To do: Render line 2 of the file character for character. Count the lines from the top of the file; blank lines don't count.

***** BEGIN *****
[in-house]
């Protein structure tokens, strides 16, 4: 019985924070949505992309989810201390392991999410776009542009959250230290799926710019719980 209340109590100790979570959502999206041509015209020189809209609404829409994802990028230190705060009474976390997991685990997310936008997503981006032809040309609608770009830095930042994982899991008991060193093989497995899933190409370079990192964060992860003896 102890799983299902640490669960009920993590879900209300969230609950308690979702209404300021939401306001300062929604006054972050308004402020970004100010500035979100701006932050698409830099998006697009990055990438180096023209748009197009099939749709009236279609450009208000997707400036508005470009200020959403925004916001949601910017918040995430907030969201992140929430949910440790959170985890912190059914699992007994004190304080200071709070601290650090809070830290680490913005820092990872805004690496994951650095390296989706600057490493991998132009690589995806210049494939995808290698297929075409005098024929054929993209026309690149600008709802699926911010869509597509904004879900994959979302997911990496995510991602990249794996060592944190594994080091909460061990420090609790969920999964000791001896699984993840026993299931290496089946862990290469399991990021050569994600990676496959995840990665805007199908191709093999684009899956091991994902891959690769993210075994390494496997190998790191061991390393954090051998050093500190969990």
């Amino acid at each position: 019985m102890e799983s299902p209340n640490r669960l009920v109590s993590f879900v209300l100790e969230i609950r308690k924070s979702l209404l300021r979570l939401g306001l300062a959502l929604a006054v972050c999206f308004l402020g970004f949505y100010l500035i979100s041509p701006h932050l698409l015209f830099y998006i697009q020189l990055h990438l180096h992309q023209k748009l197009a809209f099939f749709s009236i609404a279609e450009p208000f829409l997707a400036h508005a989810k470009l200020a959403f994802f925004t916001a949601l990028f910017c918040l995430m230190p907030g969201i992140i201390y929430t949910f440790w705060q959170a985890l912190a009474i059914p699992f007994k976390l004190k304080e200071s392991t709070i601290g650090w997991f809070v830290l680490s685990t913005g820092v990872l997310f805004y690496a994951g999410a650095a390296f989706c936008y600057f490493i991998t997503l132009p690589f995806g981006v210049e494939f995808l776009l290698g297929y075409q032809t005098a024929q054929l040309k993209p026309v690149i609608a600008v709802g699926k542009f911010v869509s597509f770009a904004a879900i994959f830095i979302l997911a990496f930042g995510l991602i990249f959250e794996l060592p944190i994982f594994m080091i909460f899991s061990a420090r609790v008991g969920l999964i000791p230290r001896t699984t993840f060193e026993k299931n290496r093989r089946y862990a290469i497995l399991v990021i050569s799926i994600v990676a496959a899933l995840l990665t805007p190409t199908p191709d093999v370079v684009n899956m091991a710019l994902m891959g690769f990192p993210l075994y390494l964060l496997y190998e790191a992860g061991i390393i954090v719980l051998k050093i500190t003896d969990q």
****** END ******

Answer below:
């Protein structure tokens, strides 16, 4: 019985924070949505992309989810201390392991999410776009542009959250230290799926710019719980 209340109590100790979570959502999206041509015209020189809209609404829409994802990028230190705060009474976390997991685990997310936008997503981006032809040309609608770009830095930042994982899991008991060193093989497995899933190409370079990192964060992860003896 102890799983299902640490669960009920993590879900209300969230609950308690979702209404300021939401306001300062929604006054972050308004402020970004100010500035979100701006932050698409830099998006697009990055990438180096023209748009197009099939749709009236279609450009208000997707400036508005470009200020959403925004916001949601910017918040995430907030969201992140929430949910440790959170985890912190059914699992007994004190304080200071709070601290650090809070830290680490913005820092990872805004690496994951650095390296989706600057490493991998132009690589995806210049494939995808290698297929075409005098024929054929993209026309690149600008709802699926911010869509597509904004879900994959979302997911990496995510991602990249794996060592944190594994080091909460061990420090609790969920999964000791001896699984993840026993299931290496089946862990290469399991990021050569994600990676496959995840990665805007199908191709093999684009899956091991994902891959690769993210075994390494496997190998790191061991390393954090051998050093500190969990």